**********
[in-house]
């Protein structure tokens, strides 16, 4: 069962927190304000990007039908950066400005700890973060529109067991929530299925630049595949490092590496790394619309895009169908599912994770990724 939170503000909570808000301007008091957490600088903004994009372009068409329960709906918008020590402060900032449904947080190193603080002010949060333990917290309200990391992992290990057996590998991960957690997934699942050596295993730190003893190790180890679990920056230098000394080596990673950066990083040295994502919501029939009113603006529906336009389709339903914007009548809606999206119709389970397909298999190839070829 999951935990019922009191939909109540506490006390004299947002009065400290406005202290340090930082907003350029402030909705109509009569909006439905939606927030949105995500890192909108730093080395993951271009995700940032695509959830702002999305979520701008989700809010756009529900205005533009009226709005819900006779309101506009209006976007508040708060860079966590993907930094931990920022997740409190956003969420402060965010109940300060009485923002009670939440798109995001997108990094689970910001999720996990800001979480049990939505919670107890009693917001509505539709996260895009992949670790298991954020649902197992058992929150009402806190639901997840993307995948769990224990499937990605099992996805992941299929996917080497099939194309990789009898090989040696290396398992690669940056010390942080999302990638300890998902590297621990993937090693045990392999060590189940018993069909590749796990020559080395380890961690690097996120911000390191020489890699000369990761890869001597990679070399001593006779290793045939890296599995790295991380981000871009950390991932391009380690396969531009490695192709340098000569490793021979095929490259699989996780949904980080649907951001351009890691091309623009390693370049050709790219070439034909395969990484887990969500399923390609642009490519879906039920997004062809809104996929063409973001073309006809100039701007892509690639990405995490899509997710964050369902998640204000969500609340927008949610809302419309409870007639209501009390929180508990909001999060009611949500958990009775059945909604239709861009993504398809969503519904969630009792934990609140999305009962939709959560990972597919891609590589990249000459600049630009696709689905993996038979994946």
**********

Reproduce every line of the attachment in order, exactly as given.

[in-house]
């Protein structure tokens, strides 16, 4: 069962927190304000990007039908950066400005700890973060529109067991929530299925630049595949490092590496790394619309895009169908599912994770990724 939170503000909570808000301007008091957490600088903004994009372009068409329960709906918008020590402060900032449904947080190193603080002010949060333990917290309200990391992992290990057996590998991960957690997934699942050596295993730190003893190790180890679990920056230098000394080596990673950066990083040295994502919501029939009113603006529906336009389709339903914007009548809606999206119709389970397909298999190839070829 999951935990019922009191939909109540506490006390004299947002009065400290406005202290340090930082907003350029402030909705109509009569909006439905939606927030949105995500890192909108730093080395993951271009995700940032695509959830702002999305979520701008989700809010756009529900205005533009009226709005819900006779309101506009209006976007508040708060860079966590993907930094931990920022997740409190956003969420402060965010109940300060009485923002009670939440798109995001997108990094689970910001999720996990800001979480049990939505919670107890009693917001509505539709996260895009992949670790298991954020649902197992058992929150009402806190639901997840993307995948769990224990499937990605099992996805992941299929996917080497099939194309990789009898090989040696290396398992690669940056010390942080999302990638300890998902590297621990993937090693045990392999060590189940018993069909590749796990020559080395380890961690690097996120911000390191020489890699000369990761890869001597990679070399001593006779290793045939890296599995790295991380981000871009950390991932391009380690396969531009490695192709340098000569490793021979095929490259699989996780949904980080649907951001351009890691091309623009390693370049050709790219070439034909395969990484887990969500399923390609642009490519879906039920997004062809809104996929063409973001073309006809100039701007892509690639990405995490899509997710964050369902998640204000969500609340927008949610809302419309409870007639209501009390929180508990909001999060009611949500958990009775059945909604239709861009993504398809969503519904969630009792934990609140999305009962939709959560990972597919891609590589990249000459600049630009696709689905993996038979994946």